In that outage or security crisis, there’s no space for doublespeak. Most outages do come down to an inappropriate change in a system – a human error. No one wants to be that human. The vendor is scared it screwed up, and that the client will leave as a result. The client fears it will seem foolish when, instead, someone on its IT team made the mistake.
Both sides are vulnerable.
So, share in that discomfort by being stone-cold honest. Be willing to say, here’s what we did, here’s what we’re seeing, here’s who was involved, etc. Blame is inconsequential when credibility, money, and trust are on the line.
After, and only after, a problem is fixed, determine why it happened. Who changed what? Why? How might the vendor and client have prevented the outage?
A retrospective is invaluable if it prevents the mistake from reoccurring. It’s toxic insofar as it enables one party or the other to demonise someone.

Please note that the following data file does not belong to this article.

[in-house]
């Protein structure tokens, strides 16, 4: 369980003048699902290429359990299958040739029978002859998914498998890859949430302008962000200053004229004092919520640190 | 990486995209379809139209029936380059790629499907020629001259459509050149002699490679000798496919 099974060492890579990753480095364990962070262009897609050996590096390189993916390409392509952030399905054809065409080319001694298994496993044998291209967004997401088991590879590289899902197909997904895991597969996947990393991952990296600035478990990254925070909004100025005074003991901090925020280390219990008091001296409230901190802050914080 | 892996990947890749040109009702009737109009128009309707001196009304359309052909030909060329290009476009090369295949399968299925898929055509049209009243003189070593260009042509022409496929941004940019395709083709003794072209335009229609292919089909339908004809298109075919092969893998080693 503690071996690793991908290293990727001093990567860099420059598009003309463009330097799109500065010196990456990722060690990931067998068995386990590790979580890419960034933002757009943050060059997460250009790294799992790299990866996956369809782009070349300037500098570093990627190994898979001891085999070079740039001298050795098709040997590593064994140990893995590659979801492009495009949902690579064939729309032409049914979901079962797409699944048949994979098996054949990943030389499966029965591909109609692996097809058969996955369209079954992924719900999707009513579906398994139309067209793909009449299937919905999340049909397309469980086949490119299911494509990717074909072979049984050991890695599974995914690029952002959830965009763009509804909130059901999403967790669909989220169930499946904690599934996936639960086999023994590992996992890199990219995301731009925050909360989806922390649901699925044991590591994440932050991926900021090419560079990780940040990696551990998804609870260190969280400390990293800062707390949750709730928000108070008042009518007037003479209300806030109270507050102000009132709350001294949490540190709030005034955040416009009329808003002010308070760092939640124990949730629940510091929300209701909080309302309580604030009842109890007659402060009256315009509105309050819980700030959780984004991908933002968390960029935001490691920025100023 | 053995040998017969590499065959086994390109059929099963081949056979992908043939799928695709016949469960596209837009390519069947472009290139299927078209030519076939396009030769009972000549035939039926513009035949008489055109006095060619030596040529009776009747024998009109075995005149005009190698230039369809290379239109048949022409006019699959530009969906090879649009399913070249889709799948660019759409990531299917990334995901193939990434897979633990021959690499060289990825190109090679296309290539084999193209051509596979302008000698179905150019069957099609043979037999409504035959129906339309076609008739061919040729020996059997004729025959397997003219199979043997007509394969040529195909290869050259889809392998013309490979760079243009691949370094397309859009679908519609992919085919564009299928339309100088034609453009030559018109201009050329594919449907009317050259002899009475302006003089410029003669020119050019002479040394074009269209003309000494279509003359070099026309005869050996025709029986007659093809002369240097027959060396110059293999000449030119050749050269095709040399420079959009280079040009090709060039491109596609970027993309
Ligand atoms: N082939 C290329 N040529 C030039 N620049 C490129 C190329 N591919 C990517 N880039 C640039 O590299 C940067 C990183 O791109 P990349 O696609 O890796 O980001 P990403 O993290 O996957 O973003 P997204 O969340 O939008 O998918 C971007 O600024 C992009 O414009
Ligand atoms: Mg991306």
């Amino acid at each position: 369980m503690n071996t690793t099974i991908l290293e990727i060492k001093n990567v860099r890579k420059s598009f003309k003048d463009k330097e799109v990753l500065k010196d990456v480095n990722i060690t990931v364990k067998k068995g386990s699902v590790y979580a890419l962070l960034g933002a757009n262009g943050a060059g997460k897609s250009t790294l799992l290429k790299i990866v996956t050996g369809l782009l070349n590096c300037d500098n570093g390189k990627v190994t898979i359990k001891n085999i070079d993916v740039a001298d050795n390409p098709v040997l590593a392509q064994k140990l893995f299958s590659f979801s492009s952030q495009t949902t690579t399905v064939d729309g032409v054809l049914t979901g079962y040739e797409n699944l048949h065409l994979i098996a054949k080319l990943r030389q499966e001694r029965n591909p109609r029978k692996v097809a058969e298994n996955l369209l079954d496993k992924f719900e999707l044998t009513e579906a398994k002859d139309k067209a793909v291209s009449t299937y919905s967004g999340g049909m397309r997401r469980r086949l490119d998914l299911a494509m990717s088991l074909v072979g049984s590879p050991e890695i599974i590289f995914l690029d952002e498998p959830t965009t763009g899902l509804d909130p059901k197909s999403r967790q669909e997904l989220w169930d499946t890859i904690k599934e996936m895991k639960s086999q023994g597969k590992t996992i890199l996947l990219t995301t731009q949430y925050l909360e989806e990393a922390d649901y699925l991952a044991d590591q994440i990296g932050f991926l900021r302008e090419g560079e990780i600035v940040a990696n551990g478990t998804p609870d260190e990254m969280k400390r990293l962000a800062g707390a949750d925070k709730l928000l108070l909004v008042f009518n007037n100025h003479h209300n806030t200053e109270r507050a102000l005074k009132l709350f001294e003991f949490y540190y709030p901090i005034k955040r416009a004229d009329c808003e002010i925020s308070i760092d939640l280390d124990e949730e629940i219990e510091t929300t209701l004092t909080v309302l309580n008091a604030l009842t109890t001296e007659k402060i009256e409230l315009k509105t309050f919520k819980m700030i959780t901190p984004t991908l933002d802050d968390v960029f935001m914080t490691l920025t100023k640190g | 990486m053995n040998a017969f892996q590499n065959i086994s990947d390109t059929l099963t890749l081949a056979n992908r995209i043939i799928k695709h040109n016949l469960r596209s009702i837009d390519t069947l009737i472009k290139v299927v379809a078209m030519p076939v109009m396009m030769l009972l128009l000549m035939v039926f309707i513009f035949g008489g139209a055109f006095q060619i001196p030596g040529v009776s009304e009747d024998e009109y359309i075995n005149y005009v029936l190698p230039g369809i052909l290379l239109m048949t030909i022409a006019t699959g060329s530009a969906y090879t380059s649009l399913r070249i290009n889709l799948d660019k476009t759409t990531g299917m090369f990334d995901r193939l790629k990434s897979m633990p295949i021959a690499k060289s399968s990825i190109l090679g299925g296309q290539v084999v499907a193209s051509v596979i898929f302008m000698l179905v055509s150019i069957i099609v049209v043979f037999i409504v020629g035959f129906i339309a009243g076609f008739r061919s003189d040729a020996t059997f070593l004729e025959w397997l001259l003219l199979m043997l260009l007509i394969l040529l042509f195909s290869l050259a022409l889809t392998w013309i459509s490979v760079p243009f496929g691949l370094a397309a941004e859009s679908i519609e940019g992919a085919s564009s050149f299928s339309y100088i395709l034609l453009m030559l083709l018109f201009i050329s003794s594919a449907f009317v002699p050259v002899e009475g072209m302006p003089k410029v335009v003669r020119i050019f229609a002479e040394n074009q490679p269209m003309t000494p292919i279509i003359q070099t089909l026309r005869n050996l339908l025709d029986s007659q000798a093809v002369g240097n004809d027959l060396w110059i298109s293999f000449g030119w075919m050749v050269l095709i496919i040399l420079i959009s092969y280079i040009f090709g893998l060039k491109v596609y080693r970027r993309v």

In outages, the vendor and customer are one team. Both have money and reputation at stake; both want to see an expedient fix; neither want to see a second catastrophe. Make the retrospective a learning opportunity, not a witch hunt.
4. Consult and include
In my experience, IT teams can prevent outages if they consult their vendor before making changes to networks that support external technologies. At a small company with three IT people in the same room, that’s pretty darn easy. For a global company with IT operations in multiple continents, that’s not so easy. The U.S. team might know all about your IT service management platform while the Australian team doesn’t.
Thus, part of the SaaS partnership is to include everyone who can affect it. Who at the company can make network changes that would impact an outside vendor? That person deserves to have a relationship with the vendor and a direct line of communication. People, not companies, are the true members of a partnership.
5. Ask “Why?”